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Bargaining with the Green Fairy

Two things happened this month and one of them might be life-changing.

First, I am 10 days in to Go Sober for October. (It’s a UK thing.) Second, Dunn-Edwards, the paint company, came out with its 2018 Color of the Year.

It’s the latter that might be life-changing. The Color of the Year is called “The Green Hour,” a grayed-out green described as having “dual personalities”: moody and intense and, at the same time, “grounding and tranquil.” The name comes from the 19th century custom of drinking absinthe in the evening in Paris.

Surely this is a sign that I need to get to know the green fairy.

For Oscar Wilde, absinthe was “as poetical as anything in the world.” Hemingway called it “idea-changing liquid alchemy.”

I just know it looks pretty, tastes good, and creates a mindful ritual around drinking. The color and taste of absinthe varies, as is the case with wine, and absinthe appreciation may be the last frontier of my drinking career.

Like a lot of people, I have a complicated “relationship” with alcohol. Long story short, my middle-age body (Jesus, did I just write that?!?) has just about persuaded my mind that alcohol is not our friend anymore.

I used to favor Cabernet franc but I’m on medicine that gives wine a metallic taste. I love a good IPA, but they give my taste buds such a flogging that I only appreciate the first one. Continuing to drink out of habit when I’m not even enjoying it is senseless and comes at a steep price. As productivity expert Chris Bailey writes, “Drinking alcohol borrows energy from tomorrow.” His advice: If you’re going to drink at all, it’s worth doing “strategically and with intent.”

That’s where the absinthe comes in. This is my third 30-day “time out” from drinking this year, and it’s helped me understand that I misuse alcohol in a number of ways, from trying to self-medicate and alleviate stress to bluffing my way through social anxiety. Still, I’m not going the teetotaling route, as I truly and deeply appreciate the craft involved in turning a poison into something palatable.

Speaking of transformation, I like the absinthe ritual of La Louche. I want the fountain, the Pontarlier glasses, the slotted spoons.

I want to live like actor Johnny Galecki who declared, “Right now, I’m very healthy. I have no vices left. Except sugary breakfast cereal. And absinthe, of course.”

I want to summon the green fairy rarely, with minimal “borrowed energy,” because my old friend the Lucky Charms leprechaun lacks sufficient magic to restore it in the morning.

 

Of Moths and Men

I tuned into Silence of the Lambs the other night just in time for the scene where Agent Starling visits the entomologists in their hidey hole at the Museum of Natural History. One of the bug guys has strabismus; the other exclaims “Tough noogies!” after a disputed move in their game of live-bug chess. On the handful of occasions I’ve interviewed entomologists, I’ve found them to be endearingly dorky and a little on the weird side, looks-wise and otherwise. Realizing they can’t all be like the googly-eyed fellow so smitten with Starling, I Googled “sexy entomologist” (not without trepidation) and turned up this Lepidoptera lover. Ooh-la-larva!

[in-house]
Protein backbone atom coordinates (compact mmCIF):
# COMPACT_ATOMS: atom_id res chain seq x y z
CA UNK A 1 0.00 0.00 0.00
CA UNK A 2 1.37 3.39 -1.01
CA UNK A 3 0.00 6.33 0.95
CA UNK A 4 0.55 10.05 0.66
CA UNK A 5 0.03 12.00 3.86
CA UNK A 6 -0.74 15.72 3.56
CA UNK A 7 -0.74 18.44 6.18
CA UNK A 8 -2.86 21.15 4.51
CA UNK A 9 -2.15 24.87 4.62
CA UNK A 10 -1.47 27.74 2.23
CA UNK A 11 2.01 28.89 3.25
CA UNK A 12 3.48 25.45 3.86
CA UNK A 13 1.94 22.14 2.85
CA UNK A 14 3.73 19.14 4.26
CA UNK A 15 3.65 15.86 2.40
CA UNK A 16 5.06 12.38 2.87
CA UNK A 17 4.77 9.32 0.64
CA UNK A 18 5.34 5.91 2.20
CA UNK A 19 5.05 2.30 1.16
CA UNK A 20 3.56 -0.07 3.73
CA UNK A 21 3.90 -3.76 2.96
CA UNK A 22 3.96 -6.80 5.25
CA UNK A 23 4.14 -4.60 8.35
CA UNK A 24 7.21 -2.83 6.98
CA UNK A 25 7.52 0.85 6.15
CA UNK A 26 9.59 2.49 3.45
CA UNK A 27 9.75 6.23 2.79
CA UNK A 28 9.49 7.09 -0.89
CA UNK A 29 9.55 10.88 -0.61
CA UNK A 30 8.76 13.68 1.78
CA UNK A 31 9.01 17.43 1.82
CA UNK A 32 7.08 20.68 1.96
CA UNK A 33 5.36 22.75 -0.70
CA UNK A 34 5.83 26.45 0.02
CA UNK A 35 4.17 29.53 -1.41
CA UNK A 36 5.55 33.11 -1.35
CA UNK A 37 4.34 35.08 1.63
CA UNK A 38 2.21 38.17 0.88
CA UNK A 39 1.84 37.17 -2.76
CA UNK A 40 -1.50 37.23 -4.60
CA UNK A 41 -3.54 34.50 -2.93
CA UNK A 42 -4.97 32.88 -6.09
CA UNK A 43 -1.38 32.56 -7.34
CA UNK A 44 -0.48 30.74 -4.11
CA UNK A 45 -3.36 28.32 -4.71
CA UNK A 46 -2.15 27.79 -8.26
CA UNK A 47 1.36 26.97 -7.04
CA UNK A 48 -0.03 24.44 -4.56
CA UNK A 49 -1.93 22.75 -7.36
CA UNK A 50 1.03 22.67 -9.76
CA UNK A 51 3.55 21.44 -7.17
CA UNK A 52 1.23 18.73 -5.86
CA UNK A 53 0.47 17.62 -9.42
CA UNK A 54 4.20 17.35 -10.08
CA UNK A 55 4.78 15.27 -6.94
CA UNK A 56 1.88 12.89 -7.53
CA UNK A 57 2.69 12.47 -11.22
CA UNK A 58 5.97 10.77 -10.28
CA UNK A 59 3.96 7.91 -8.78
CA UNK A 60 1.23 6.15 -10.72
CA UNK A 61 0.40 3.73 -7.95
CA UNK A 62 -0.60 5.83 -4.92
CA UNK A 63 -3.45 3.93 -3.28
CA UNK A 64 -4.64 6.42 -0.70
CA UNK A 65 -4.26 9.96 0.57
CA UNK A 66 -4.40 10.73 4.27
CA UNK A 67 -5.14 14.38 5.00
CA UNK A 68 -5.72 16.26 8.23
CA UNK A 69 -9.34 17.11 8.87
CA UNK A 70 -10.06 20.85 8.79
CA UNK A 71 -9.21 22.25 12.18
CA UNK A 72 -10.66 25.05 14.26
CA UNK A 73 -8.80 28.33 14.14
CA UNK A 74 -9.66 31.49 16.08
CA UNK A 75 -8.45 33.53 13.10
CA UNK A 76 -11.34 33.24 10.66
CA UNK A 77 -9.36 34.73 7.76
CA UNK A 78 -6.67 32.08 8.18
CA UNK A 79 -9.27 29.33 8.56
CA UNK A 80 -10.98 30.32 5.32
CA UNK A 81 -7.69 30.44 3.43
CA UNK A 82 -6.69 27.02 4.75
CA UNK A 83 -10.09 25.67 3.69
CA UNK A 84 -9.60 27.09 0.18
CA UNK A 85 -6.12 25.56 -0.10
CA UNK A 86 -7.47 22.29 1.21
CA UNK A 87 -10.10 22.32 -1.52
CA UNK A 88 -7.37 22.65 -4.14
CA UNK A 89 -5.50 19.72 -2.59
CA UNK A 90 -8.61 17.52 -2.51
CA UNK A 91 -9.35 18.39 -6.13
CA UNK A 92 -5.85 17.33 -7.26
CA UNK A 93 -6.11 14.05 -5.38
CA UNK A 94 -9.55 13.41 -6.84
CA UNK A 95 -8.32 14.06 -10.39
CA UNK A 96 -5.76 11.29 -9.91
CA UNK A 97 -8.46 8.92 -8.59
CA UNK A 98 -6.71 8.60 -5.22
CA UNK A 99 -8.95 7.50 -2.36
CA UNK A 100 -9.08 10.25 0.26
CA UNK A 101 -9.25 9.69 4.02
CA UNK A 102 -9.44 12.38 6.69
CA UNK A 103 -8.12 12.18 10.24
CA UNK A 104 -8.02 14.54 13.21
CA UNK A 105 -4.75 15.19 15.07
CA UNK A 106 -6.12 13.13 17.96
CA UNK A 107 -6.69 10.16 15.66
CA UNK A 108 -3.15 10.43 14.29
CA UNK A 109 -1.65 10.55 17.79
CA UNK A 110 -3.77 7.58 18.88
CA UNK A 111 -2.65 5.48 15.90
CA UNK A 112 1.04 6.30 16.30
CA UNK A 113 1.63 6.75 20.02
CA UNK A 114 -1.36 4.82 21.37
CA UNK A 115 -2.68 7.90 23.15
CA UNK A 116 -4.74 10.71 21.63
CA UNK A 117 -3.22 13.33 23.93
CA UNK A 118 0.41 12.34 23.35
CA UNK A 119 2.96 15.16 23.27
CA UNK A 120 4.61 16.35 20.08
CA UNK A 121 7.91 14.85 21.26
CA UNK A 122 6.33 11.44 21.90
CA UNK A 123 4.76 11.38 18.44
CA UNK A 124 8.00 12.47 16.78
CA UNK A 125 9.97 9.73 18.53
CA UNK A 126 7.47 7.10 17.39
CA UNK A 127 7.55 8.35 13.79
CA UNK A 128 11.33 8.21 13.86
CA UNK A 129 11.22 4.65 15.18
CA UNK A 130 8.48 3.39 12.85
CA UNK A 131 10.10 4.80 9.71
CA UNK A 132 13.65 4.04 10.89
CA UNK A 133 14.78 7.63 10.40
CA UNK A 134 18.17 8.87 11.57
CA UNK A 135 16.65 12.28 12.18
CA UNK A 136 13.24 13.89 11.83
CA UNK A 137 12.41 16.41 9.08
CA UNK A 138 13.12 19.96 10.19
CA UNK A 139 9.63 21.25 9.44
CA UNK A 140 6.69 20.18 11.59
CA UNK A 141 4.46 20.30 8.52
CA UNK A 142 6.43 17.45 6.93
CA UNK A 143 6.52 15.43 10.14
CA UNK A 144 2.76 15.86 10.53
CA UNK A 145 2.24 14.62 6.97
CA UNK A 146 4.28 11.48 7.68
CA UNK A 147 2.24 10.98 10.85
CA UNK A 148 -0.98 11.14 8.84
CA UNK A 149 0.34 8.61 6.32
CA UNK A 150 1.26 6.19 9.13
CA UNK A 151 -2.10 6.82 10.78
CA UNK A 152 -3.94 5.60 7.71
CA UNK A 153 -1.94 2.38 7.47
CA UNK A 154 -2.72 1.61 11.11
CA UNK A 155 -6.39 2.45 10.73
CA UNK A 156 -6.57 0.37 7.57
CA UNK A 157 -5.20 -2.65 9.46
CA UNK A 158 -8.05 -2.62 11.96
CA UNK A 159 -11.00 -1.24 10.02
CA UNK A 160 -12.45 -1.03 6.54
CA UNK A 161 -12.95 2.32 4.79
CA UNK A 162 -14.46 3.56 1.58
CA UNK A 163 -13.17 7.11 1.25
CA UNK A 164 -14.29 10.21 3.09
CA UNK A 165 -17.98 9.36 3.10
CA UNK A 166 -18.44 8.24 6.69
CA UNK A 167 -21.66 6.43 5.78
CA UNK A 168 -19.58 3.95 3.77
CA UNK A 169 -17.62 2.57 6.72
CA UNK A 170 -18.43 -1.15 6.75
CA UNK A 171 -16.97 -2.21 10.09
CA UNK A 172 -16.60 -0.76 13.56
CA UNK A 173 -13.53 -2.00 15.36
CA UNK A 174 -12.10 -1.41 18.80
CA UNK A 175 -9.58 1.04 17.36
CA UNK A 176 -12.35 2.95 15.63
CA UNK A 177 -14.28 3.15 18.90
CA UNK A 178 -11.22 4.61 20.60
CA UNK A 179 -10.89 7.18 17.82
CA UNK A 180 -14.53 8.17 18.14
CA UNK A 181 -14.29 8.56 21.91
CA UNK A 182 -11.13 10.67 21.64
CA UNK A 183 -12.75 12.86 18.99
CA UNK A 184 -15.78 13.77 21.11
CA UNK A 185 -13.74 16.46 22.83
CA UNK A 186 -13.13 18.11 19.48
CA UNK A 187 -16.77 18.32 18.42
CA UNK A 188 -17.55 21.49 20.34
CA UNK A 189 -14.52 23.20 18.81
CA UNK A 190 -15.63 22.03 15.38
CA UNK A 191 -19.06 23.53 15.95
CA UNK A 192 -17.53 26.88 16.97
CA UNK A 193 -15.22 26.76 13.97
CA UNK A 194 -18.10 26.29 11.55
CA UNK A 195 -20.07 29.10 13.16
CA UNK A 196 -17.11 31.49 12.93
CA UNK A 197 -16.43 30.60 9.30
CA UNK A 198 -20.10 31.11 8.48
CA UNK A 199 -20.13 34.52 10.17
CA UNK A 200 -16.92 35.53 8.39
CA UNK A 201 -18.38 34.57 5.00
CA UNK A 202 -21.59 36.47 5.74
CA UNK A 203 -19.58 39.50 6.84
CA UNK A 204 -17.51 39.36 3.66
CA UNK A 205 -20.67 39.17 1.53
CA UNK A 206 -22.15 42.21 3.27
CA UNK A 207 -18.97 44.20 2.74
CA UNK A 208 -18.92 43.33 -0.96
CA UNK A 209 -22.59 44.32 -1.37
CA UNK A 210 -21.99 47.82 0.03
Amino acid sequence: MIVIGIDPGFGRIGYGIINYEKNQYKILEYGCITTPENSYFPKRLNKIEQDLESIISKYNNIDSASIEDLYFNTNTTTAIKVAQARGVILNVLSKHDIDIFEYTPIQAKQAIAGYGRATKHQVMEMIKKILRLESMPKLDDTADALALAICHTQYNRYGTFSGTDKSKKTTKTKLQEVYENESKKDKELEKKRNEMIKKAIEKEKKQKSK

Butterfly with an enviable perch.
Butterfly with an enviable perch.

That mug looks kissable if you can stomach the fact that Torres eats cricket-flour pancakes for breakfast. And why not? After all, normal everyday wheat flour contains, on average, 75 or more insect fragments per 50 grams, along with a smidge of rodent hair according to the FDA.

On a related note, I visited the Harrell House Bug Museum in Sante Fe last September and saw an actual Silence of the Lambs moth specimen (aka the death’s head hawkmoth).

Meet Acherontia atropos, whose skull-like markings mean he’ll forever be typecast as a bad guy.
Meet Acherontia atropos, whose skull-like markings mean he’ll forever be typecast as a bad guy.

I also got to handle a tarantula, Madagascar hissing cockroach, scorpion, millipede and other assorted crawlies.

Big hairy spider (nonscientific name)
Big hairy spider (nonscientific name)
Meh, I’ve seen roaches 10 times this big in Texas.
Meh, I’ve seen roaches 10 times this big in Texas.
Spelling lesson: Those are pincers, not pinchers.
Spelling lesson: Those are pincers, not pinchers.
A firm handshake. (It kind of hurt, actually.)
A firm handshake. (It kind of hurt, actually.)

Ode to Emerald

Why so glum, Wicked Witch? Green is de rigueur this year!
Why so glum, Wicked Witch? Green is de rigueur this year!

This is old news if you work in the visual arts (and non-news if you don’t), but Pantone’s 2013 Color of the Year is emerald (Pantone 17-5641). Described as lively and radiant, the intense color calls to mind Dorothy’s glittery destination in The Wizard of Oz. However, I recently learned that the Emerald City is not, in fact, green. In Frank Baum’s first Oz book, only the walls are green, but everyone is made to wear green-tinted eyeglasses to protect their peepers from “the brightness and glory” of the city. I know it’s because of the movie that we all believe the city itself is green, but it made me think how often we are convinced things are a certain way, when all the time, it’s the way we’re seeing things, and not the things themselves.

Speaking of green, Happy St. Patrick’s Day!